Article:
Between 10:00 pm and 1:00 am, the writing of the work starts, but it doesn’t have the performance that I would like. In addition to being tired, the informal work routine frustrates the researcher:
“It’s humiliating to work like this. When I entered the world of postgraduate studies, I dreamed, but when it came to reaching the edge and earning money, I came across this situation, having to abandon part of my life as a researcher to work with underemployment. I’m going to graduate in a little while and then stay with Uber? reflects Patricia.
“If I don’t get a scholarship by the end of the year, I’ll have to drop the doctorate”
Since graduating in Chemistry from UFPB, 26-year-old Isabela Lira dreamed of teaching. The young woman from Guarabira, in the interior of the state, took her dream to a master’s degree at the university, in 2018, with a CNPq scholarship.
In 2020, he took first place for a doctorate, also at UFPB. However, no scholarships were opened for approved doctoral students, a situation that persisted in the two following selection processes.
— Between the master’s and the doctorate, I was doing odd jobs for correction of ABNT and textual revision of monographs, and I earned R$ 500 per month. I had been surviving on money I collected from my master’s scholarship, but it was running out. As I lived alone and paid my bills, I got an extra tip at a restaurant over the weekend—bill.
And the 12 hours of work on weekends, which guaranteed R$600 in October 2020, became a job with a minimum wage and six days a week, 12 hours.
In February of this year, Isabela received advance notice from the restaurant and, with no income, went back to correcting monographs. But he was unable to return to his doctorate.
— Corrections are now my only source of income and therefore my priority. I couldn’t handle the subjects together, so I locked my enrollment in May. If I don’t get a scholarship by the end of the year, I’ll have to leave the doctorate and try another activity with my undergraduate degree – regrets.
“I do a second graduation to pay what would come for the scholarship”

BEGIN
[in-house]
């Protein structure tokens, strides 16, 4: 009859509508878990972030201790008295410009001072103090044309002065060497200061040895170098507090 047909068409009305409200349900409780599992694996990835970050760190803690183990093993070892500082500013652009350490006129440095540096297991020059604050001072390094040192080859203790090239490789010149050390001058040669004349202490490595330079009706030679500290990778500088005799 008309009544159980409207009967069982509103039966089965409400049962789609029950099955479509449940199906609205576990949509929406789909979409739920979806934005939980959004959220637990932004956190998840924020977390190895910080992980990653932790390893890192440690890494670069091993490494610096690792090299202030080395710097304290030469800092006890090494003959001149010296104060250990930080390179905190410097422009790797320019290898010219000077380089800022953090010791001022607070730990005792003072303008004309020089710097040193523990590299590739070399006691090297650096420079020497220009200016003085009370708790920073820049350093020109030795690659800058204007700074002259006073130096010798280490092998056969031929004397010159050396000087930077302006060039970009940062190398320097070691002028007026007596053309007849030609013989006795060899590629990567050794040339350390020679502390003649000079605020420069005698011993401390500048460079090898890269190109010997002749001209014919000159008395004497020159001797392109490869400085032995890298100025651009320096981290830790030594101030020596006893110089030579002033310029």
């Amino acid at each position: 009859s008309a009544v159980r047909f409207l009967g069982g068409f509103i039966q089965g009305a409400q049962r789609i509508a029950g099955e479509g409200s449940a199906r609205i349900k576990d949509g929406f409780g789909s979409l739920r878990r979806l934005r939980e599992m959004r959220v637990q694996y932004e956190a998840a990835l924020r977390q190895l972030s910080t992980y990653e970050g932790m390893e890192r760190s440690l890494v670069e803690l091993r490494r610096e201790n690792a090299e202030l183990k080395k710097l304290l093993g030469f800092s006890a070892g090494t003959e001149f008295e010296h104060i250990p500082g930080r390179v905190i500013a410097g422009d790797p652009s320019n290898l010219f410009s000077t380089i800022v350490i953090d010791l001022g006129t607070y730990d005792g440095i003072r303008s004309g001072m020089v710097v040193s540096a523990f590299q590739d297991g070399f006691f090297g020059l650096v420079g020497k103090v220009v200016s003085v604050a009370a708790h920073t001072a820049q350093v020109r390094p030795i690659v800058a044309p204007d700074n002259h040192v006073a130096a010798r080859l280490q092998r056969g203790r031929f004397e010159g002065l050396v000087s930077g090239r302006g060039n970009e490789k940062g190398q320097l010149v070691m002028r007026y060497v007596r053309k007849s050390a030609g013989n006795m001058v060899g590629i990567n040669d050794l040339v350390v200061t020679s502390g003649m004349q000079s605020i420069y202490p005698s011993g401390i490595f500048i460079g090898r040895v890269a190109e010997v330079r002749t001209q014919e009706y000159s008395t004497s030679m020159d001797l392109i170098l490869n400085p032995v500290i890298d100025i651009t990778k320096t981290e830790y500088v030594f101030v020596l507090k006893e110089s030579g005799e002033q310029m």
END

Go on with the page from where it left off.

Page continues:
Internationalist Henrique Magalhães, 28, has made family history twice: in 2016, as one of the first to complete college; and in 2021, for being the first to enter a graduate program. The young man from Campo Grande, in the West Zone of Rio, went on to take a master’s degree in International Political Economy at UFRJ, but none of the 15 students in the class have a scholarship.
Since the age of 22, Henrique has resorted to informality to complement his studies. In 2015, he started giving chemistry private lessons to pay for some school materials — today, he teaches English and History.
In 2020, he started a second degree in Administration to have more chances in the job market and, in 2021, he got an internship in the area that, together with the income from classes, is used to cover the costs of graduation and master’s degree.
— Studying at UFRJ has always been a dream, and even passing fourth place, I wasn’t among the favorites for the scholarship. If I had, I could dedicate myself exclusively to studies, but I need to earn money, so I do odd jobs, give private lessons and do an internship in another area – he explains.
Disenchanted with the lack of support for research in Brazil, for the doctorate, Henrique looks abroad, such as Japan, one of his subjects of study in the master’s, due to greater financial incentives for researchers. According to him, trying for a doctoral scholarship in Brazil is synonymous with going through the same scenario that he is experiencing today.